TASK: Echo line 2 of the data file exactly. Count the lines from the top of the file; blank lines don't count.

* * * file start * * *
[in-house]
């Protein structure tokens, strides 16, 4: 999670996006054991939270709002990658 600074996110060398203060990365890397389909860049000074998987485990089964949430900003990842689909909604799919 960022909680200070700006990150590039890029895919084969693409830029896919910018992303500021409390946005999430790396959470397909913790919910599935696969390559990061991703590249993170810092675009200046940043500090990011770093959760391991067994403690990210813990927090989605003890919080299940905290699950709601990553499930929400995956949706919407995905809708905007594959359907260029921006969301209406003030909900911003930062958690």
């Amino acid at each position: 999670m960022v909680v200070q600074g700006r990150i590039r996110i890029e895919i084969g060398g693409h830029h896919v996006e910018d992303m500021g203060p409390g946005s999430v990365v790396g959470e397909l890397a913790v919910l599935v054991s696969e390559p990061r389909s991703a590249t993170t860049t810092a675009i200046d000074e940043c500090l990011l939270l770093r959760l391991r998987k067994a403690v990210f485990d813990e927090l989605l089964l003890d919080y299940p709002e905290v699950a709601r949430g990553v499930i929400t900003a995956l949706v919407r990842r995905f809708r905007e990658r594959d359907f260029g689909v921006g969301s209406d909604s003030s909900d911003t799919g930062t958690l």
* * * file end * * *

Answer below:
């Protein structure tokens, strides 16, 4: 999670996006054991939270709002990658 600074996110060398203060990365890397389909860049000074998987485990089964949430900003990842689909909604799919 960022909680200070700006990150590039890029895919084969693409830029896919910018992303500021409390946005999430790396959470397909913790919910599935696969390559990061991703590249993170810092675009200046940043500090990011770093959760391991067994403690990210813990927090989605003890919080299940905290699950709601990553499930929400995956949706919407995905809708905007594959359907260029921006969301209406003030909900911003930062958690």